By now I was sure I wanted to have the typography on three lines, and suggested a purely text-based design:

DH UCL logo proposal, circuit board

Trying to evoke binary code and mono-spaced mechanical typewriters at the same time, this one was clearly too clever by half.

Claire was getting impatient at this stage and wanted to submit the two previous designs, minus the conductive traces, to the executive committee for approval, especially the one with the pixel grid. But I held out and declared I was going to do something that I liked as much as the conductive traces design.

While tinkering with the Kaliberuckus typeface (of K10k fame) and trying to fit the three lines of type with the letters DH set in the 6×6 pixel typeface, I discovered that the typographer Matt Desmond has done some experimentation based on a 3×3 pixel grid: Amber. Bingo! This was what I needed: the grid was a perfect fit for my three lines!

Having meanwhile discovered UCL’s regulations on corporate identity (cf. 2005 critique), I decided to set the three lines in the prescribed typeface, the not-so-well-beloved Arial. The final version of the logo, as displayed at the top of this posting, is to be coloured using UCL’s official palette (PDF), from which I chose “rich red” in this instance.

However, Claire and Melissa’s enthusiasm for the pixel grid had clearly come from the idea of having the pixels coloured in a great variety of different hues, each representing a different institution or methodological approach that was to be gathered under the umbrella term of “digital humanities”. While sympathetic to the intention, I was also aware that the idea didn’t go well with the economy, if not austerity, that is conventionally expected of logo design.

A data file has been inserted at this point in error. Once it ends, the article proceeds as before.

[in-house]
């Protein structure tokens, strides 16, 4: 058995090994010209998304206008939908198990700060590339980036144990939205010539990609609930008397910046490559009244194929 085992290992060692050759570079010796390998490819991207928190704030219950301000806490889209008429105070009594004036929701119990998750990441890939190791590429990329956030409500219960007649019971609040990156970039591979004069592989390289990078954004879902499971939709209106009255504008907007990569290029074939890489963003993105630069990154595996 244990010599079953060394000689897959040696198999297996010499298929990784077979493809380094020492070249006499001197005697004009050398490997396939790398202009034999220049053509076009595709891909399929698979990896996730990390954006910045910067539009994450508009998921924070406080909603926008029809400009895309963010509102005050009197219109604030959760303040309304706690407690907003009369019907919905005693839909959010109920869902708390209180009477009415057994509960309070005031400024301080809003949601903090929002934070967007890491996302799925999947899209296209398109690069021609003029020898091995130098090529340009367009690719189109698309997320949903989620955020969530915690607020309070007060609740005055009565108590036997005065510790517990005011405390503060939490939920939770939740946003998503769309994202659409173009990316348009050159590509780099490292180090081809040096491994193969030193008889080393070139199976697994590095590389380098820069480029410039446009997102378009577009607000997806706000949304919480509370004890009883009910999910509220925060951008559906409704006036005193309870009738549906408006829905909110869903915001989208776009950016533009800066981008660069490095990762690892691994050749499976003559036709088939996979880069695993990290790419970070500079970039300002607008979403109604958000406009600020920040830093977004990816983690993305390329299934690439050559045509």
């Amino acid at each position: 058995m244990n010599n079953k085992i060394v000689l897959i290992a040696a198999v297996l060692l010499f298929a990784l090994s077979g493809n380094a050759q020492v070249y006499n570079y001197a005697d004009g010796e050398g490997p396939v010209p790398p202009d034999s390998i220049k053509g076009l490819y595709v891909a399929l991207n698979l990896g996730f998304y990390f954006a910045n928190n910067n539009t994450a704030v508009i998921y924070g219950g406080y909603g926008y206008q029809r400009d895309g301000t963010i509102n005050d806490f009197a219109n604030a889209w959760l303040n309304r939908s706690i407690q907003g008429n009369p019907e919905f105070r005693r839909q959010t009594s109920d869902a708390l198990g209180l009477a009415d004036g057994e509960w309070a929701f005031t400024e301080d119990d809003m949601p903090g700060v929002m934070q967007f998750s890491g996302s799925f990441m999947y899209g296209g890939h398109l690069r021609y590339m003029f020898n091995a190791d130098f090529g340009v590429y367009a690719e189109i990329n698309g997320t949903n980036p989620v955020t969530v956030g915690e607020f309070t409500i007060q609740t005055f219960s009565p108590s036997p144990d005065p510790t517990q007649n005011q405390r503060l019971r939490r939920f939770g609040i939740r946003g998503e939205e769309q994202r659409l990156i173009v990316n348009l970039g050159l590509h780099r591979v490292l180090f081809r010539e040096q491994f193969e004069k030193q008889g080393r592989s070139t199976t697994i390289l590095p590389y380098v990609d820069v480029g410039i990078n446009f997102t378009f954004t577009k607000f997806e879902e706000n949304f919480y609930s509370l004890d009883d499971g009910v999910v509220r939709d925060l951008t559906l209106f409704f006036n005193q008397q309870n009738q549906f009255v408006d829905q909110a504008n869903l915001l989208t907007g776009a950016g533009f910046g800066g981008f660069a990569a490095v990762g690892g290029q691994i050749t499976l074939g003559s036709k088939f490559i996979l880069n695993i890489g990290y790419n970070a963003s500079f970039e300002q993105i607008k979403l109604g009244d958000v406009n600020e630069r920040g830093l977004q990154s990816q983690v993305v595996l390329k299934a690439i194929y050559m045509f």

I sidestepped this issue by allowing for offbeat variations on the regular logo; trippy remixes can be used in settings that aren’t constrained by the usual rigours of logo design. The trippy remix that especially resonated with Melissa is based on the Macbeth Color Checker, a device she uses extensively in her work digitising images. Here, then, is the Macbeth Trippy Remix:

DH UCL logo, Macbeth remix

Also, there are mugs and tee-shirts available for purchase, just in case anyone wanted to express their support in the medium of branded hardware.

Colophon: the designs presented above were created in Inkscape on a machine running a Linux operating system.

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Blogosphere 1998

Some work in progress: I’ve been doing research towards a State of the Blogosphere in 1998: the preliminary analysis is based on a data set that requires some commentary.

The data set attempts to be an exhaustive catalogue of all the links that passed from one weblog to another prior to 31 Dec 1998. While that ideal is impossible to attain fully, the current list is, I believe, a good-enough approximation that will afford some insight into the process through which the blogosphere first came into being.

Still, it could be better than it is, and I would like to ask all interested parties to contribute towards resolving any of the known issues – or, indeed, raise other issues and point out omissions.